By modifying just one gene, an international team of researchers was able to extend the life expectancy of mice by 23% — and they think their results may translate to humans.
"The change in life expectancy is significant, when you consider that an equivalent jump in human life expectancy would have us living on average until almost 120," lead researcher Haim Cohen of Bar-Ilan University told the Times of Israel.
A longer life: The average human life expectancy has doubled in just the past 200 years, thanks in no small part to scientific breakthroughs in medicine, nutrition, and disease.
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Genetic clue: One of those leads is the sirtuin 6 (SIRT6) gene. Past research has linked the protein produced by this "longevity gene" to healthy aging and longer life expectancy, but the exact nature of that link isn't entirely clear.
To better understand the connection, Cohen's team genetically modified mice so that their SIRT6 genes would produce higher-than-normal levels of the protein.
The results: Not only did the genetically modified mice have a 23% longer life expectancy than wild mice, they also appeared to stay healthy longer.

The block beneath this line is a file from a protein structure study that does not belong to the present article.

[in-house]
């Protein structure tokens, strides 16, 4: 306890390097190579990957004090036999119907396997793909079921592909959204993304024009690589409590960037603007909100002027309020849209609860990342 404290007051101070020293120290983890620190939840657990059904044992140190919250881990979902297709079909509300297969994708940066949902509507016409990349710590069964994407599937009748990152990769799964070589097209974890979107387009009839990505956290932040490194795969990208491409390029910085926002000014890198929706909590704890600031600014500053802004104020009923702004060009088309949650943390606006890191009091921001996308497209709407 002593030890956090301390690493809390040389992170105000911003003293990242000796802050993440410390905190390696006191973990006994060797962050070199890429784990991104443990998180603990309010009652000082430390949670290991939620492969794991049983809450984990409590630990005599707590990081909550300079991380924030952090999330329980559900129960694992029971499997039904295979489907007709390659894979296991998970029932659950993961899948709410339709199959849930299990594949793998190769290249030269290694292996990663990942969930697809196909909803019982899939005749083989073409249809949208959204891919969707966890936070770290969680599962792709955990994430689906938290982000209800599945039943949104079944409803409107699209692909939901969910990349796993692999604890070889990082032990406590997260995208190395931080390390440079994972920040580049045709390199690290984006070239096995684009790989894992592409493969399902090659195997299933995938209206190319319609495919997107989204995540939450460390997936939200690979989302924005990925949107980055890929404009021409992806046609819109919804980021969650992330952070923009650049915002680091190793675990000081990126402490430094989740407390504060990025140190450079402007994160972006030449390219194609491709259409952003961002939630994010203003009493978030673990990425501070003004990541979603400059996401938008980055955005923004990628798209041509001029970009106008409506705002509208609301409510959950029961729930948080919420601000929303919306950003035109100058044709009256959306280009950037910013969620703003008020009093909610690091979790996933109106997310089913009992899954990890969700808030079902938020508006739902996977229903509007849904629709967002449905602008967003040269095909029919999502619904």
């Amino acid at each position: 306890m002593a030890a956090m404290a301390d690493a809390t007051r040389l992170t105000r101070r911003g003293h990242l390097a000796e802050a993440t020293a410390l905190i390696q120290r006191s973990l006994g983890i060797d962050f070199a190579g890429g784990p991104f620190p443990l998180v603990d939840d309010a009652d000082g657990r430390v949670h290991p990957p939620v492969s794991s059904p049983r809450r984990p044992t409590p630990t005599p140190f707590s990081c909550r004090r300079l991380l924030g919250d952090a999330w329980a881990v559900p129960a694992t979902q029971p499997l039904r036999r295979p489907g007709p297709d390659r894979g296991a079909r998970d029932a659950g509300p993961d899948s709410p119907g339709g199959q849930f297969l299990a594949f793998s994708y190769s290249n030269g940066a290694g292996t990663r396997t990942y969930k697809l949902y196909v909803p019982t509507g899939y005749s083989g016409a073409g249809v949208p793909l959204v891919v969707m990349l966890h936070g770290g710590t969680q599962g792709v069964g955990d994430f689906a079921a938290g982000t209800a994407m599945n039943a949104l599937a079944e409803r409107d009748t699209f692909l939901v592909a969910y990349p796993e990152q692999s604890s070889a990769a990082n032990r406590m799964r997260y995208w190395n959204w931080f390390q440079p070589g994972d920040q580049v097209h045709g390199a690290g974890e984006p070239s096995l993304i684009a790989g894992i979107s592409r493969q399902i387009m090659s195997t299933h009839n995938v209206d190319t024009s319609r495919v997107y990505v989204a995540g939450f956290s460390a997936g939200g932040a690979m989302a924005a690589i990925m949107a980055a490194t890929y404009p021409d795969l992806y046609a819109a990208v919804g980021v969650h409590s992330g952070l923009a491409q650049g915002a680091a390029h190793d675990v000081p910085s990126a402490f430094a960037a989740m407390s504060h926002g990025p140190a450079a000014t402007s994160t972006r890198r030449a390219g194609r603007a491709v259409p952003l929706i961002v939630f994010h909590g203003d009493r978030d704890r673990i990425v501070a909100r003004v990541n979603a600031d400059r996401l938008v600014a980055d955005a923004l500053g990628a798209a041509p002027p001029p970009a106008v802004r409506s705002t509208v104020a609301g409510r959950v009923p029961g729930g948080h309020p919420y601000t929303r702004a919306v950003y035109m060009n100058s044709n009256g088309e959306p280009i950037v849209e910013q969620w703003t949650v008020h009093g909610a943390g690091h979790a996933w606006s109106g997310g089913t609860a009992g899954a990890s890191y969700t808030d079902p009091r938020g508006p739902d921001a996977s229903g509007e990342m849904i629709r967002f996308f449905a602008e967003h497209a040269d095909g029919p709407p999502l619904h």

Older modified mice chose to spend more time on the running wheels in their cages, and they ran faster and longer distances. They were also able to overcome age-related diseases, such as cancer and blood disorders, more readily.
Why it matters: Analysis suggests that increasing SIRT6 appeared to allow older mice to generate energy from sources they'd normally have trouble tapping into at their age, such as fats and lactic acid.
"This discovery, combined with our previous findings, shows that SIRT6 controls the rate of healthy aging," Cohen said in a press release.
"If we can determine how to activate it in humans, we will be able to prolong life."
"If we can determine how to activate it in humans, we will be able to prolong life, and this could have enormous health and economic implications."
The next steps: Cohen's team hopes to use what it learned from the mice to develop a drug that could extend the life expectancy of humans by boosting the gene's activity.
"We are developing small molecules that may increase the levels (of) SIRT6, or make existing amounts of the protein more active," he said. "They may be used in the future to address aging."
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